In occipital lobe epilepsy, seizures arise from the occipital lobe of the brain, which sits at the back of the brain, just below the parietal lobe and just behind the temporal lobe. The occipital lobe is the main center of the visual system. Occipital lobe epilepsy accounts for about 5-10% of all epilepsy syndromes. This kind of epilepsy can be either idiopathic (of unknown, presumed genetic, cause) or symptomatic (associated with a known or suspected underlying lesion). Benign occipital epilepsies usually begin in childhood and are discussed elsewhere.
Occipital seizures usually begin with visual hallucinations like flickering or colored lights, rapid blinking, or other symptoms related to the eyes and vision. They may occur spontaneously but can often be triggered by particular visual stimuli, such as seeing flashing lights or a repeating pattern. Occipital seizures are often mistaken for migraine headache because they share similar symptoms including visual disturbances, partial blindness, nausea and vomiting, and headache.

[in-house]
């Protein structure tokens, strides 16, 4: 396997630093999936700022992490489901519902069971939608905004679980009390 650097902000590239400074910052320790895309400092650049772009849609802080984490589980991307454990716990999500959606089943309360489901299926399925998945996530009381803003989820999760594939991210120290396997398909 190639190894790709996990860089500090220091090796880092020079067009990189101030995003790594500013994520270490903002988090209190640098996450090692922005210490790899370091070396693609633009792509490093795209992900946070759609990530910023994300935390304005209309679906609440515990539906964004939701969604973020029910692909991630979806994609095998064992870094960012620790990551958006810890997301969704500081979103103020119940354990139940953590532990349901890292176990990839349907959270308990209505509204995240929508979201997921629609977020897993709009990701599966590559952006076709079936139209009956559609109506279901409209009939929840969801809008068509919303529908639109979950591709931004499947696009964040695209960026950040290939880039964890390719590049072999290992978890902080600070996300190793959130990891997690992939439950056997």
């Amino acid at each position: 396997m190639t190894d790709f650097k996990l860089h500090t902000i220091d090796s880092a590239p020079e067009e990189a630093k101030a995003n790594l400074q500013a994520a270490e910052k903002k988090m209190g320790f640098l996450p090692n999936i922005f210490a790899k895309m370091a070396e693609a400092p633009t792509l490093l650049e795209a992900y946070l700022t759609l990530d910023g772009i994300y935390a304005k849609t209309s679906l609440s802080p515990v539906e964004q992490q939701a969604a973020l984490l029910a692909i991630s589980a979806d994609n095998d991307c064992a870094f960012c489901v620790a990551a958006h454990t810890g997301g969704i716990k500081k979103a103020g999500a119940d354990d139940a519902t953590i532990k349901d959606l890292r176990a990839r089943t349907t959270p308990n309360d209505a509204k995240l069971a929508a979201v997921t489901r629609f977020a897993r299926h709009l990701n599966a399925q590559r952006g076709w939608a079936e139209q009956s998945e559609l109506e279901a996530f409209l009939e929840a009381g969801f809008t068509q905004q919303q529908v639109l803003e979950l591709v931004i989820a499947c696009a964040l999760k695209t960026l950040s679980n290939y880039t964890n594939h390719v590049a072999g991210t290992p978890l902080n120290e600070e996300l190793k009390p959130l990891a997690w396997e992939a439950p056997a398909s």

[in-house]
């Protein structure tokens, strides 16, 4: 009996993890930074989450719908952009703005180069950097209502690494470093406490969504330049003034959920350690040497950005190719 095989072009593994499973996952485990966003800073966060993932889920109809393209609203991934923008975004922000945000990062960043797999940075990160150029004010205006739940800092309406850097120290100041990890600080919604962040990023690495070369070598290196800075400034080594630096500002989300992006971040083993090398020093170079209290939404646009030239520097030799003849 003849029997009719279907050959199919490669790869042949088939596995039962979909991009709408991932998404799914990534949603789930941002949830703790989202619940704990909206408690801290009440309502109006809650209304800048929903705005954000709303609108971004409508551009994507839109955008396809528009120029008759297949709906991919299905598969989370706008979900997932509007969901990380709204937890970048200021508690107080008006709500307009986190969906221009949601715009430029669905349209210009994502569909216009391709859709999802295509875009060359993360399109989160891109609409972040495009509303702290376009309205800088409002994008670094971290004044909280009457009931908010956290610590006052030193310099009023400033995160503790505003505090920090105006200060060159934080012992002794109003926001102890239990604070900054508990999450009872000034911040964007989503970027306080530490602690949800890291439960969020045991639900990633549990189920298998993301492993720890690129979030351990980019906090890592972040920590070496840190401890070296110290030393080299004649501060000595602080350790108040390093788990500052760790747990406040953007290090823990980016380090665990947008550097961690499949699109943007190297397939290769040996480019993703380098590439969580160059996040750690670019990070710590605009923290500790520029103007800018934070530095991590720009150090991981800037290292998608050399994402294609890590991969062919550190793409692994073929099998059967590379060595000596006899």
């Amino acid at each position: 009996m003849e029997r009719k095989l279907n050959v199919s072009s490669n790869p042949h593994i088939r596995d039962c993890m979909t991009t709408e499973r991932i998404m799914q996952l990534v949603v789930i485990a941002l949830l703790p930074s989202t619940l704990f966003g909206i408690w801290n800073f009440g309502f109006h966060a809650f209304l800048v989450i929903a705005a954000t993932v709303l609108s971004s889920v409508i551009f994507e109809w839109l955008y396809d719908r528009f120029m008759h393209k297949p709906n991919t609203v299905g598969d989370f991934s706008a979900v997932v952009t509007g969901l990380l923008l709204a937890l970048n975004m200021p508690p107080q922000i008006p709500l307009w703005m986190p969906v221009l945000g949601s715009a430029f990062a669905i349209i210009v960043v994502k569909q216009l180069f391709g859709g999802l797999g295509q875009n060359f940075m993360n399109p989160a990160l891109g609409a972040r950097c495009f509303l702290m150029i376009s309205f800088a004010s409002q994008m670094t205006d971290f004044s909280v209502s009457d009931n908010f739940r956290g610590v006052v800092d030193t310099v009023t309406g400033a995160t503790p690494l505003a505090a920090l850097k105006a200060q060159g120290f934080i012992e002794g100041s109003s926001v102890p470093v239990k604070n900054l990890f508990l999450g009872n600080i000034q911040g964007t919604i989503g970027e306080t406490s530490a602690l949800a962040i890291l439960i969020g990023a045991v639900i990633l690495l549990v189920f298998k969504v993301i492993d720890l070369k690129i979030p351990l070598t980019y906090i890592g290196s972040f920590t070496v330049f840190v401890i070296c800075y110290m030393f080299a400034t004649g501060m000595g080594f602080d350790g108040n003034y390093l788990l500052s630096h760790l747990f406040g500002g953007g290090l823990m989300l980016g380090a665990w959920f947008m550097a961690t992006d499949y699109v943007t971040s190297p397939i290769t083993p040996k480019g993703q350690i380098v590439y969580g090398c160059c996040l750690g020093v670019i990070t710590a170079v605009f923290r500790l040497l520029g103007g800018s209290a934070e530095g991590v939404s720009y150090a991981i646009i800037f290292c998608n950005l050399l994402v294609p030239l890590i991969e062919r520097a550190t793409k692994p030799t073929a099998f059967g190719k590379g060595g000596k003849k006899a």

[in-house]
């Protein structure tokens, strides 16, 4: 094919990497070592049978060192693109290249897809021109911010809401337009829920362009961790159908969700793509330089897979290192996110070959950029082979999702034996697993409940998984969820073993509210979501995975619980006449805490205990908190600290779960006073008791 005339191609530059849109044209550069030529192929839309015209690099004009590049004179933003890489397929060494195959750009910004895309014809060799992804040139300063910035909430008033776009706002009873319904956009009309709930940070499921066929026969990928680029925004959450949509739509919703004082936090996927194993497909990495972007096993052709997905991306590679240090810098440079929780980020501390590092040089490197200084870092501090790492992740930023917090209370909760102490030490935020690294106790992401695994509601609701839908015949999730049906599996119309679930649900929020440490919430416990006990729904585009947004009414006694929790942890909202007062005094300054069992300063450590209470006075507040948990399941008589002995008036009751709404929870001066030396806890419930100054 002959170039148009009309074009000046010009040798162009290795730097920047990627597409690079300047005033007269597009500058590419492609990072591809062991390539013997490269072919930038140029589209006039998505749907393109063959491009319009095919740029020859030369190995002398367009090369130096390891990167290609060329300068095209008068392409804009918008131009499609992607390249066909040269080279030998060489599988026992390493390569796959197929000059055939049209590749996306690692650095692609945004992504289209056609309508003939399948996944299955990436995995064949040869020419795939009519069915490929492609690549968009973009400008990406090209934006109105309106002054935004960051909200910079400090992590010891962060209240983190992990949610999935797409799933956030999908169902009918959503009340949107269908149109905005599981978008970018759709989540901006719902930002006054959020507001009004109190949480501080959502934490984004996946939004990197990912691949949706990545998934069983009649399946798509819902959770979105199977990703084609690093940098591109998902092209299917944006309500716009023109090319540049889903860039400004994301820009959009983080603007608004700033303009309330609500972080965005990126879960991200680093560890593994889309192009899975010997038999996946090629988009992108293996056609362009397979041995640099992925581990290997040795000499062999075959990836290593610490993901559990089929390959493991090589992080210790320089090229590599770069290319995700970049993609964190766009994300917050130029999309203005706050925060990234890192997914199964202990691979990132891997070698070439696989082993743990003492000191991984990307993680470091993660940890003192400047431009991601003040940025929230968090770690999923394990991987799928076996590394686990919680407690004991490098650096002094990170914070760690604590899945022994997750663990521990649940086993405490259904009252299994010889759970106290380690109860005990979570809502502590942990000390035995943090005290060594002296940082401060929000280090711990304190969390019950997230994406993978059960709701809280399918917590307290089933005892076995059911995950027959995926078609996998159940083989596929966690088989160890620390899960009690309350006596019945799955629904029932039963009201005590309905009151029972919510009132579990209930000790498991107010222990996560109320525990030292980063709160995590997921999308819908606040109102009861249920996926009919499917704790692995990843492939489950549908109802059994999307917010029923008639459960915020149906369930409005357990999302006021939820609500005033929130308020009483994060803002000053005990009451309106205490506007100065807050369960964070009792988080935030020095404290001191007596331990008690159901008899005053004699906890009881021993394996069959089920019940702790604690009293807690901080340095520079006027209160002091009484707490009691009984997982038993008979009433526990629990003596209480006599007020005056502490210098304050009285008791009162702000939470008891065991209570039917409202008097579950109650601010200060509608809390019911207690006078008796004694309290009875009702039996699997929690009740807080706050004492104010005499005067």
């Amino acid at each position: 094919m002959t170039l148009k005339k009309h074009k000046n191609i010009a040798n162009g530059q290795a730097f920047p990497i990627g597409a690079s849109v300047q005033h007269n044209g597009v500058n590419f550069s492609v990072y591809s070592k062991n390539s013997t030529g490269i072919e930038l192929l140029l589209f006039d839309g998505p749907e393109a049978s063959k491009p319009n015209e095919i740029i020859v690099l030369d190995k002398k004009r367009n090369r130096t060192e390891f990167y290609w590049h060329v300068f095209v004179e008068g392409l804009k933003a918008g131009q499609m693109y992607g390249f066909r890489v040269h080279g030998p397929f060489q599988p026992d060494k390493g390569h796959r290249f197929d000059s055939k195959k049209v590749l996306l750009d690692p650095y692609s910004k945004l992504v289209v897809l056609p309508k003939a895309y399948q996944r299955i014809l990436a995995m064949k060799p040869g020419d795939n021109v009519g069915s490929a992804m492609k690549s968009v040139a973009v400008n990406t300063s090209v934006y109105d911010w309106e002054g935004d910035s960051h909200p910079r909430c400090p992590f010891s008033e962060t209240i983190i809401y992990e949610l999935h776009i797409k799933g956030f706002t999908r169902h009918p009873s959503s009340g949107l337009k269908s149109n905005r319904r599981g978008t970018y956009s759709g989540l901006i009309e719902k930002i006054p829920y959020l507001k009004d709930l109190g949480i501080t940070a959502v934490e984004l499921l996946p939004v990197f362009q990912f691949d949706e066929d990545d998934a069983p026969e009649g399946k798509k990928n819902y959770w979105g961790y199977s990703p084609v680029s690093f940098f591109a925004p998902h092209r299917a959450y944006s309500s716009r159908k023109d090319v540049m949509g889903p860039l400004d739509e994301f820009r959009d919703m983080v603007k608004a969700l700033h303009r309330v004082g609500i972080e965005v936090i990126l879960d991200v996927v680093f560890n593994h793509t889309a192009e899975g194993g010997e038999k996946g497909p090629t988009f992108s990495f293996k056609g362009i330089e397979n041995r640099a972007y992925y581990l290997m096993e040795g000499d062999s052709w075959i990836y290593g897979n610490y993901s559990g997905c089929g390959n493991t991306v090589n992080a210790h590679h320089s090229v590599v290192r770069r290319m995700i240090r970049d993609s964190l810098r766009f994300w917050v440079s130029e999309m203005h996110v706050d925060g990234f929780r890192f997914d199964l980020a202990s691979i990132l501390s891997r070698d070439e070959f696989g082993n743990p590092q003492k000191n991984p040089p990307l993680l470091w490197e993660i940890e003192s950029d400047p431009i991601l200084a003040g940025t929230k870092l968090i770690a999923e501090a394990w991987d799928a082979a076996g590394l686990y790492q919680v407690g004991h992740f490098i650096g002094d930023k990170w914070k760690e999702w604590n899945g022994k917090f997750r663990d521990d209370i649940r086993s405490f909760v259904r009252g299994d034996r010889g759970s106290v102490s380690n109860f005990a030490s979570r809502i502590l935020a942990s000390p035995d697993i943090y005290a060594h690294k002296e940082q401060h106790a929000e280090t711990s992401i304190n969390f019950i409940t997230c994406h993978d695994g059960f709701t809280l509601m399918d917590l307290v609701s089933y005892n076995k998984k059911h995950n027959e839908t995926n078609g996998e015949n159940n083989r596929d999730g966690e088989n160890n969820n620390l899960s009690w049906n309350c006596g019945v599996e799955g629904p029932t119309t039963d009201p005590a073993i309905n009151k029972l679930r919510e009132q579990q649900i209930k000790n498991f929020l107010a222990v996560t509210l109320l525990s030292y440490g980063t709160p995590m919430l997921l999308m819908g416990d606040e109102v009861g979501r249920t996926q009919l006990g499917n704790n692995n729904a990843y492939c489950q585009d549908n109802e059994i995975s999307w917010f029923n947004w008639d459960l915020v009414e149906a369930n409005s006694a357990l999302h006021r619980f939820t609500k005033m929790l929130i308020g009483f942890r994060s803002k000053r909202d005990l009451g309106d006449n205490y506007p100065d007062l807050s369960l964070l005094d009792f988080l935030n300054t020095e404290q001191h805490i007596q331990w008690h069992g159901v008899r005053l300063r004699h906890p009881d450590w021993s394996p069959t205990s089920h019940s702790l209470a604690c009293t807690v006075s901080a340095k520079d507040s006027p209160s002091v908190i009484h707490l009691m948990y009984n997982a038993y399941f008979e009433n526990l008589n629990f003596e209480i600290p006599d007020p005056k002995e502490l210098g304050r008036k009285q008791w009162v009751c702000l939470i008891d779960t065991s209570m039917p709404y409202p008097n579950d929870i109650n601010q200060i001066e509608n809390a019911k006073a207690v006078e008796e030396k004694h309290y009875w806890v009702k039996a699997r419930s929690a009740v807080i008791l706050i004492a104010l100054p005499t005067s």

The following are the different types of seizure symptoms associated with occipital lobe seizures:
As with any epilepsy syndrome, detailed patient history, neurological examination, and EEG are very important. In occipital lobe epilepsy, the EEG may provide information that is very helpful in making the correct diagnosis. An abnormal response in the EEG to intermittent photic stimulation (rapidly flashing strobe light) often occurs in occipital lobe epilepsy. However, this response can occur in other epilepsy syndromes as well.
Treatment with a drug used for partial epilepsy, often carbamazepine, is usually effective. In intractable cases (those that do not respond to medication), surgical options may be considered.